“It was recently reported that 18 out of 38 trucks — that is almost half (47 percent) — are out of service,” he said. “How in the heck does that happen? What has the mayor/leadership done to alleviate the problem? How long has the problem existed? I know the City recently ordered 10 new trucks. However, the prior administration ordered 10. So even though over half of the trucking fleet has been down for over 4 years, the City just now ordered 10 more?”

Various types of trucks belonging to the City of Odessa wait to be repaired in the Equipment Services lot Thursday morning, July 22, 2021, in Odessa. (Odessa American File Photo)

He also questioned the explanation that parts for the broken trucks could not be located.

“Odessa has thousands of diesel mechanics,” he said. “Why hasn’t the mayor reached out to the private sector and asked for help … I have heard parts are a problem. Doesn’t the mayor realize that there are many, many local fabrication shops that might very well be able to fabricate parts. Has anyone called these fabrication shops in Odessa to see if they can fabricate the parts? I have, and several companies have told me they could likely fab the parts. Having almost 50 percent of the fleet down for over 4 years is unacceptable.”


Like the water master plan, Hendrick said the city had a 75-page transportation master plan that outlined what needs to be repaired and what needs to be built.

“We all drive on the roads in Odessa every day,” he said. “In my humble opinion, the city roads are terrible. I know some roads have not be serviced or worked on in the past 10 years. Why aren’t roads being properly maintained? Who hasn’t heard of someone who damages a wheel or tire hitting potholes. Enough is enough. We need effective leadership to make Odessa roads safe and drive-able.”

Cal Hendrick speaks with new ECRP County Chair Donna Kelm Wednesday, July 10, 2024, at City Hall. Hendrick announced his candidacy for mayor to a crowd of supporters Wednesday at City Hall. (Jennifer Guerrero|Odessa American)


Hendrick said the role of an Odessa mayor (and the city council) is to set policy and have five appointees who implement that policy. “They (appointees) need to do their jobs and the mayor and council need to determine the problems and set the agenda to solve those problems and then let those people solve them.”

“The (elected officials) need to step back and let the city flow according to the charter,” he said.

Hendrick said he does worry about the skill set of the current city manager, John Beckmeyer, and is puzzled about how he was hired.

Joven hired a firm called T2 to recruit city manager candidates and the council set a list of guidelines including education and experience for a city manager. T2 came up with several candidates that met the criteria, but Beckmeyer, who had neither the education nor experience that T2 was told was required, was hired.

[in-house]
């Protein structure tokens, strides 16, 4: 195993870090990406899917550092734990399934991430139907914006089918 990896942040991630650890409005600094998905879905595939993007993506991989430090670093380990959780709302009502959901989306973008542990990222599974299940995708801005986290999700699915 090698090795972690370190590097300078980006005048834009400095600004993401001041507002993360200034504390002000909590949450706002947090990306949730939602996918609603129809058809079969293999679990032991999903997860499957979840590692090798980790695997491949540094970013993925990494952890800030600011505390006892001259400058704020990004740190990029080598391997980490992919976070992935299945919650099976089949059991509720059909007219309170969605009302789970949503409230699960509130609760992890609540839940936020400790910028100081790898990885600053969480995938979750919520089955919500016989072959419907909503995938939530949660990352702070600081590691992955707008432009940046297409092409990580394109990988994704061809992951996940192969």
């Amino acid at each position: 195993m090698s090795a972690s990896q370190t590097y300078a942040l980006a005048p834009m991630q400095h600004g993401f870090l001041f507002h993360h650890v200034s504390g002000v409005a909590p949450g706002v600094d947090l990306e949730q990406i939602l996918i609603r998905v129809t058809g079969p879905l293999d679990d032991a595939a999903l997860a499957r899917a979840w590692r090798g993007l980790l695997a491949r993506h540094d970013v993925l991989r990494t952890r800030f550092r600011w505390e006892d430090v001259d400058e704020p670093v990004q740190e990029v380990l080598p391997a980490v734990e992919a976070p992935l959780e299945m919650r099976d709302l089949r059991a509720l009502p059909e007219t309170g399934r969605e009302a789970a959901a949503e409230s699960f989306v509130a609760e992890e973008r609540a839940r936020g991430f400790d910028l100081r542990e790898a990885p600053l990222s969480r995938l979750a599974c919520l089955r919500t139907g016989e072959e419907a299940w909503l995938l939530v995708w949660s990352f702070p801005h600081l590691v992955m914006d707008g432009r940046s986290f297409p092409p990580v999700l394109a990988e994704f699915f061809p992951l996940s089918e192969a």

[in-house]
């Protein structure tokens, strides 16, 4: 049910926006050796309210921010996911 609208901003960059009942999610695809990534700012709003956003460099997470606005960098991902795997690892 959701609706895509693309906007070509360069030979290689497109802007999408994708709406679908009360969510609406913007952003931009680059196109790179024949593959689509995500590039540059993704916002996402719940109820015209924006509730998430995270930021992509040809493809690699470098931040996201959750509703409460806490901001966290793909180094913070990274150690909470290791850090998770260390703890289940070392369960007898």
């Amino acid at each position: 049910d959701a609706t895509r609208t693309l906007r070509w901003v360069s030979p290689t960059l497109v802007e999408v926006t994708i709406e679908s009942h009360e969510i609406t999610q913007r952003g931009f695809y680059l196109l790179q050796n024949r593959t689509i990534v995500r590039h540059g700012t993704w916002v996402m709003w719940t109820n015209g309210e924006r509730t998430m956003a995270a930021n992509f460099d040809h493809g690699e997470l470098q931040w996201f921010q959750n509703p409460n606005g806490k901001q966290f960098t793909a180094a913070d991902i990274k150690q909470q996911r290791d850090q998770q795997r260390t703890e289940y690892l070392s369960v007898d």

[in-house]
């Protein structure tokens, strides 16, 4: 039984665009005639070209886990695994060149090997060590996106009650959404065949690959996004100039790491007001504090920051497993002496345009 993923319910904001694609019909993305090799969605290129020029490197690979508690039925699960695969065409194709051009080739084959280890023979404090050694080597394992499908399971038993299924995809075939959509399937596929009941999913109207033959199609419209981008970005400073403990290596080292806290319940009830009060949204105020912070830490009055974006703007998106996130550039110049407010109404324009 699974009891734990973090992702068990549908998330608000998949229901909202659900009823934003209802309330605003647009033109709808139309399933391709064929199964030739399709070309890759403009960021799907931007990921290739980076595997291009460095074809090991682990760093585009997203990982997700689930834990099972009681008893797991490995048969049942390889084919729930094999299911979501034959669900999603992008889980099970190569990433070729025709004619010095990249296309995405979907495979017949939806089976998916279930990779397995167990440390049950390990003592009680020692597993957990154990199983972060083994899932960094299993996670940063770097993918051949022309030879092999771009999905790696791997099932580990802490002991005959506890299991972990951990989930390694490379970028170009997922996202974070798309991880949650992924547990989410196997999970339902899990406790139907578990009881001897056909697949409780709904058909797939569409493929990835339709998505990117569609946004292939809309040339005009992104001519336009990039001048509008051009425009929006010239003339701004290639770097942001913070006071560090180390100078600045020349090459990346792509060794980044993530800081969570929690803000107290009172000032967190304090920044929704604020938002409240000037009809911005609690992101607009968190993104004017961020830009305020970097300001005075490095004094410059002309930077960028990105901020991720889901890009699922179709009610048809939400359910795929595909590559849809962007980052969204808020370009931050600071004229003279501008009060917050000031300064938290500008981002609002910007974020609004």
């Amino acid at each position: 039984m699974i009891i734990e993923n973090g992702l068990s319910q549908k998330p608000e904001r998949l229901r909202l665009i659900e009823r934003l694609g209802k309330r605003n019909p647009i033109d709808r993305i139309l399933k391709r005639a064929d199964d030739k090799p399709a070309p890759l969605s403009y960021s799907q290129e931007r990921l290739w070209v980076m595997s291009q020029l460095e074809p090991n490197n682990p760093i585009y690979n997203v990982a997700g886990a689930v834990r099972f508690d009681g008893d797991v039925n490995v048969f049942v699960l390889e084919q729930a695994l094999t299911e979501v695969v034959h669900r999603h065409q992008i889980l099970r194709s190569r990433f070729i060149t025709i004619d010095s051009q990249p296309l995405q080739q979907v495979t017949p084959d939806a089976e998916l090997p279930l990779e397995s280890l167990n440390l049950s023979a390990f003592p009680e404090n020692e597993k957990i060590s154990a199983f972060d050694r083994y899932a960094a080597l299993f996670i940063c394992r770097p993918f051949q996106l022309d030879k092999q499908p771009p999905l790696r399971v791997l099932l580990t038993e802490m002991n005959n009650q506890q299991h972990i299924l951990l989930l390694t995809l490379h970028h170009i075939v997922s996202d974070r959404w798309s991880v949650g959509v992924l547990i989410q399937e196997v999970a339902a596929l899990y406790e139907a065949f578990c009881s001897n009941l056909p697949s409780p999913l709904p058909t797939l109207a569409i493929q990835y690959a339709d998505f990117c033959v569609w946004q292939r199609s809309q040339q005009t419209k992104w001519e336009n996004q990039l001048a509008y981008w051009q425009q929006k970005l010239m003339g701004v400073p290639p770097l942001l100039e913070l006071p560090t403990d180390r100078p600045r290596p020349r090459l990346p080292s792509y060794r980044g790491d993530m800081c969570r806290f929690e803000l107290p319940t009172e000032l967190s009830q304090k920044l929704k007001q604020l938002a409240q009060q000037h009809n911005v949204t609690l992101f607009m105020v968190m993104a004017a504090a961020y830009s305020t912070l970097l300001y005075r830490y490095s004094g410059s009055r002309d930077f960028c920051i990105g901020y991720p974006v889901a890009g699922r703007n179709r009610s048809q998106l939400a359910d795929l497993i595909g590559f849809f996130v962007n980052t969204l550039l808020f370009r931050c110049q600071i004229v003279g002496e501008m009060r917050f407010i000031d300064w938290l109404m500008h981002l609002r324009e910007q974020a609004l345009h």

Beckmeyer has an associate’s degree in animal science from Western Texas College and a bachelor’s degree in animal science from Sam Houston State University.

Beckmeyer has been the executive director of the Republican Party of Texas and a political ally of Joven.

Hendrick said he doesn’t know Beckmeyer but believes his questions about the hire are shared by many Odessans. “Why go through hiring T2 if you aren’t going to listen to them?” he said. “I don’t know him and am not saying he is good or bad, but I know he did not fill the skill set.”

If elected, Hendrick said he will not office out of City Hall. “It’s not a full-time job,” he said. “Why does a mayor need an office when he doesn’t work there.”

It is important for a mayor to understand his role, he added.

“This is about the citizens of Odessa,” he said. “We are all the same. We live in West Texas, and all I want to do as mayor is make sure we all have water and sewer and trash and a great police and fire department and that employees have great morale.”

He said Odessa can be better if all Odessans work for it.

“The things I can guarantee is I have worked hard all my career, and I will always do what I think is best for Odessa,” he said. “I feel like we are in a bad place now, but my goal is to focus on what I can do and not what someone else has failed to do.”

He said he hopes for a “normal” election of candidates running on their platforms and engaging in forums to explain their vision for Odessa. “I have a servant heart and don’t want any glory … I am here to serve.”


  • Oct. 7 is the last day to register to vote.
  • Early voting begins Oct. 21 and ends Nov. 1.
  • Nov. 5 is election day.
  • Other municipal offices up include Districts 1 and 2 city council seats. Also, the at large seat on city council. Steve Thompson (District 2) has indicated he will seek the office again as have (District 1) Mark Matta and (at large) Denise Swanner. Odessan Craig Stoker has indicated he will run for the at large seat.